Classes 465 and 466

Today we associate the term Networker only with classes 465, 466 and 365, however the Networker was conceived by Network SouthEast as a family of new electrical multiple units to cover all applications within their sector - inner suburban, outer suburban and long distance, 750v DC, 25kV overhead and dual voltage/pickup. This family would have provided all replacements for life expired EMU stock, and stock for the Thameslink 2000 and CrossRail projects. Network SouthEast management took the bold and imaginative decision to apply (the then) new advanced technology of welded aluminium construction and GTO thyristor controlled three phase ac drive traction motors. It was hoped that the economies of scale and the adaptability of the traction package (dual voltage capability can be achieved much more simply compared to the previous cumbersome engineering required) would provide large new fleets economically. However the prevailing financial strictures of the time, internal politics within BR, relationships with the government and rolling stock contractors, resulted in the promising Networker project failing to take off and the final death blow was the hiatus in new rolling stock orders caused by the privatisation process.
465043 ABB built 465043 is seen approaching London Bridge, from Waterloo East, during June 1999.

photograph by Michael Taylor

The class 465 was the first member of the Networker family to provide replacements for the ageing inner suburban mk1 EMUs on the Kent Link routes. Associated with this overall £800 million project was 25% of the total expenditure on infrastructure renewal - a high ratio for such work. This thorough infrastructure renewal consisted of upgrading track, lengthening of platforms, renewal of signalling and immunisation of signalling circuits from ac currents, increasing clearances, upgrading of power supplies, and provision of depot and berthing facilities.
An example of the later ABB batch 465190 brings up the rear of a train to Charing Cross on 10 December 1997. It is standing in platform 6 at London Bridge.

photograph by David Overall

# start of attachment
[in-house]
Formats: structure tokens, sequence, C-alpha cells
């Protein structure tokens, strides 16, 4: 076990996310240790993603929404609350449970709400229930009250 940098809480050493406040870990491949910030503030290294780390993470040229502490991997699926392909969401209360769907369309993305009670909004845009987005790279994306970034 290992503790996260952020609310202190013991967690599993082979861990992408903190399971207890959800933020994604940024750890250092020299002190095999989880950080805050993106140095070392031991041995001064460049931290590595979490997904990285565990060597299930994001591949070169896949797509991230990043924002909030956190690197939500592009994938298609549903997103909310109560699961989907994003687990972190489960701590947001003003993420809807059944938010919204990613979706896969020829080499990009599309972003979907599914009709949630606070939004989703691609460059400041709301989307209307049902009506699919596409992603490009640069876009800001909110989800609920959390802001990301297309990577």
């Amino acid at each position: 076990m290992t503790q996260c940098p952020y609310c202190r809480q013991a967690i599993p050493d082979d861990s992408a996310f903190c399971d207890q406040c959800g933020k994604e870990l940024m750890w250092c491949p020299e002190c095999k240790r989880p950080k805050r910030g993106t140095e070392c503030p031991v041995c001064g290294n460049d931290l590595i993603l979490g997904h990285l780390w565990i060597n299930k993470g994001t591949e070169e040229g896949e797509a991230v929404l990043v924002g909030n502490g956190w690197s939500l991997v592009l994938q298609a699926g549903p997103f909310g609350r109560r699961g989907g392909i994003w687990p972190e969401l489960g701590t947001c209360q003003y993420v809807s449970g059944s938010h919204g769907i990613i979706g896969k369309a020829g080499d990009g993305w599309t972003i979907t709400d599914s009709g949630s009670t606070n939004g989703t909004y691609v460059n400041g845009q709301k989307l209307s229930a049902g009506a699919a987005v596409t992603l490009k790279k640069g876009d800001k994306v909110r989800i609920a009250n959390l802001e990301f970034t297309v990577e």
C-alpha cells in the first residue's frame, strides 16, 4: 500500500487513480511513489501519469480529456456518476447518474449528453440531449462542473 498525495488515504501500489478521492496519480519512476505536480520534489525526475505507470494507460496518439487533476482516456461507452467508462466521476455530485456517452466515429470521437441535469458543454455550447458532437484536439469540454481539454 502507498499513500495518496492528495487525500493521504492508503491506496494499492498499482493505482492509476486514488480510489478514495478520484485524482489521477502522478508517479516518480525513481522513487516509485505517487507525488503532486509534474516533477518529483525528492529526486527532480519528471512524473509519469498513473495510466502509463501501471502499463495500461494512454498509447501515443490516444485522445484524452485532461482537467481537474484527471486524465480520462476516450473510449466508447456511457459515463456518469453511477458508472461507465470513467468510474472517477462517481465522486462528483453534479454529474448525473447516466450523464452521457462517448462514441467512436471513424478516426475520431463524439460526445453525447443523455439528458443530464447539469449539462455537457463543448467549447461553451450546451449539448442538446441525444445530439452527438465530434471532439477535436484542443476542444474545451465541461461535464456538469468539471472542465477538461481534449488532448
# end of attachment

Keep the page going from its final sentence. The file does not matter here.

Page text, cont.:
In April 1988 NSE invited tenders for 710 class 465 vehicles. At this point internal politics within BR came into play. NSE preferred the BREL (who became part of ABB) design but Metro-Cammel (who became part of GEC- Alsthom) offered better project management. Thus because a contractor could not build another contractor's design a typically British fudge was reached. A very detailed specification for the Networker unit based on the ABB design was devised (including mock-ups of interior and external styling) and both contractors were selected to build batches. This manoeuvring and delays in approval led to contracts not being signed until August 1989 with deliveries scheduled for two years later. Such was the tightness of the specification that units from both manufacturers look almost identical - the differences largely being in minor finishing details (such as air vents) and operating systems (such as the door operating mechanisms). Ultimately such dual sourcing has not proved beneficial since parts from each maker are not interchangeable so two distinct sets of spare parts have to be stocked. Nor are cars from one manufacturer compatible within a unit built by the other. The contracts were originally placed for a reduced number of vehicles with options for further batches. However financial constraints would delay orders for the quantity of units required to permit the introduction of twelve car services so as an interim measure an option was converted to build a small sub fleet of two car units (designated class 466) to make up ten car services.